Interestingly, while the Raspberry Pi Foundation said that they removed the command line interface from the boot, the scripts still appear for a moment during the first boot but the good news is that you do not need to key in the login credentials like you would in Debian Wheezy. At first glance, everything looks pretty much identical but the big changes can be viewed through the start menu which now includes some new applications. In terms of actual performance, Debian Jessie feels about the same as before but navigating around the desktop through SSH did feel a little responsive, could be the internet connection though.

Visually, Debian Jessie doesn't look drastically different but like all software releases these days, the biggest changes are under the hood and hidden in plain sight. Check out a couple of screenshots below showing the new applications.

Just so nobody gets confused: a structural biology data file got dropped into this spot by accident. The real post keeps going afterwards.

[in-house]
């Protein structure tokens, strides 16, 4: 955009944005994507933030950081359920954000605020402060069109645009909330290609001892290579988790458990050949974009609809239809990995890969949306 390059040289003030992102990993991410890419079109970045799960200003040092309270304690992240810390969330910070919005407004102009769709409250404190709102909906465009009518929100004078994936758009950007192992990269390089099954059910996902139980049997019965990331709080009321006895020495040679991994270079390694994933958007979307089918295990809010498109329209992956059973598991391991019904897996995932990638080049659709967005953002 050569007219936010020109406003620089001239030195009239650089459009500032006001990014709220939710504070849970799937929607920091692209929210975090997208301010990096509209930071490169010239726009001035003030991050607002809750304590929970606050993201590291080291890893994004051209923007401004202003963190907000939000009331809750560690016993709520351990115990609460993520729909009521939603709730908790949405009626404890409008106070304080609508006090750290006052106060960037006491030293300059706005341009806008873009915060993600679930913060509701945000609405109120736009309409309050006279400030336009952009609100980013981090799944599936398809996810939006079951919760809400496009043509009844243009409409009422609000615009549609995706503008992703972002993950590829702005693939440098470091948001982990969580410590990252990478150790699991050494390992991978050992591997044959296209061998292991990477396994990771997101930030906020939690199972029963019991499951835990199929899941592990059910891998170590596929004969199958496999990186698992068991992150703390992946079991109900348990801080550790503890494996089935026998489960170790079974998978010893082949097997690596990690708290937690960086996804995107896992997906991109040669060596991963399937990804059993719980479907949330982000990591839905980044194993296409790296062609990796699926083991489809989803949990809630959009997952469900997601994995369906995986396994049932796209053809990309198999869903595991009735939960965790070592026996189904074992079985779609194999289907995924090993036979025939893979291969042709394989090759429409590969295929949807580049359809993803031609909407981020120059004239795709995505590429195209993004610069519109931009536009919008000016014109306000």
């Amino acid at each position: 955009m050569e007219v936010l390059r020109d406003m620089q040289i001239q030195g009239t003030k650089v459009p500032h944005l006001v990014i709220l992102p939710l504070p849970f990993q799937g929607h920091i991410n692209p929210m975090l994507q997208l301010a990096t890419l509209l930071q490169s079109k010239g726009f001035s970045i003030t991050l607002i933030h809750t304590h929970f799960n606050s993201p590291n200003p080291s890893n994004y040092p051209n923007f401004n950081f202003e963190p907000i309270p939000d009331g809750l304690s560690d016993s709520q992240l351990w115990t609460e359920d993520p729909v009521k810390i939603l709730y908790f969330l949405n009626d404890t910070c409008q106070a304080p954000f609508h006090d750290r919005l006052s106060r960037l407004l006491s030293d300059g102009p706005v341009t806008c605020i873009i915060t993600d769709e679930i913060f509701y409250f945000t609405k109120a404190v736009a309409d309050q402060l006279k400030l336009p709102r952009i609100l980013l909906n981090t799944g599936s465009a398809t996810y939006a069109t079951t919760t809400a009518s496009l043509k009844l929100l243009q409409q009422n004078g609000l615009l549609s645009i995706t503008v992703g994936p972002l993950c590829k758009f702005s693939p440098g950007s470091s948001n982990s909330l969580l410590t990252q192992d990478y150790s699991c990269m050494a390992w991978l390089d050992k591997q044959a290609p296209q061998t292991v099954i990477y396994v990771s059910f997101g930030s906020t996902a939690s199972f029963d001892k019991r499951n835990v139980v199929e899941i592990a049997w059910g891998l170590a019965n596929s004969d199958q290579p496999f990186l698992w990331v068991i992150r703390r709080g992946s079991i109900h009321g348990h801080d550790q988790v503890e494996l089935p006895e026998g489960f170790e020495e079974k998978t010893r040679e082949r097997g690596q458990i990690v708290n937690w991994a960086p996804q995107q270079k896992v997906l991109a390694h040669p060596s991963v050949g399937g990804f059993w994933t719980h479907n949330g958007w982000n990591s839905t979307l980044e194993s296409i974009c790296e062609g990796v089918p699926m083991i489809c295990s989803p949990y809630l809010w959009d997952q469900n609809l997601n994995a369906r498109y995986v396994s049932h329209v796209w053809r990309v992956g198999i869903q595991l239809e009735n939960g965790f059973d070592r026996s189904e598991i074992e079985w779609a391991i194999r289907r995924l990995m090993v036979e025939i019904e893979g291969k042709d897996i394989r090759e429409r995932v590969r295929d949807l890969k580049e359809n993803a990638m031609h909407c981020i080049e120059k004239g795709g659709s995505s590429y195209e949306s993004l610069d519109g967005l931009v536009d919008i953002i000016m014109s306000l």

Chromium is still not included

Programming software on Raspbian Jessie

Libre Office on Raspbian Jessie

Insider Talk

Ah, yet another article about the Raspberry Pi. My pace is a little slow in producing these articles because it requires some deep technical skills. Doing it once right might be fine if I am just casually performing the task but the need to write an article after doing something I just learnt required some time to process and even re-do if possible. But, doing it multiple times is somewhat fun as I am able to get a deeper understanding of the process as the first time is always quick and dirty and I tend not to see things in detail in the first run.

This article was supposed to be published in early October but somehow I just realized this was not yet published due to my busy schedule this week. But not to worry, I have some articles lined up for the next two months to round up 2015.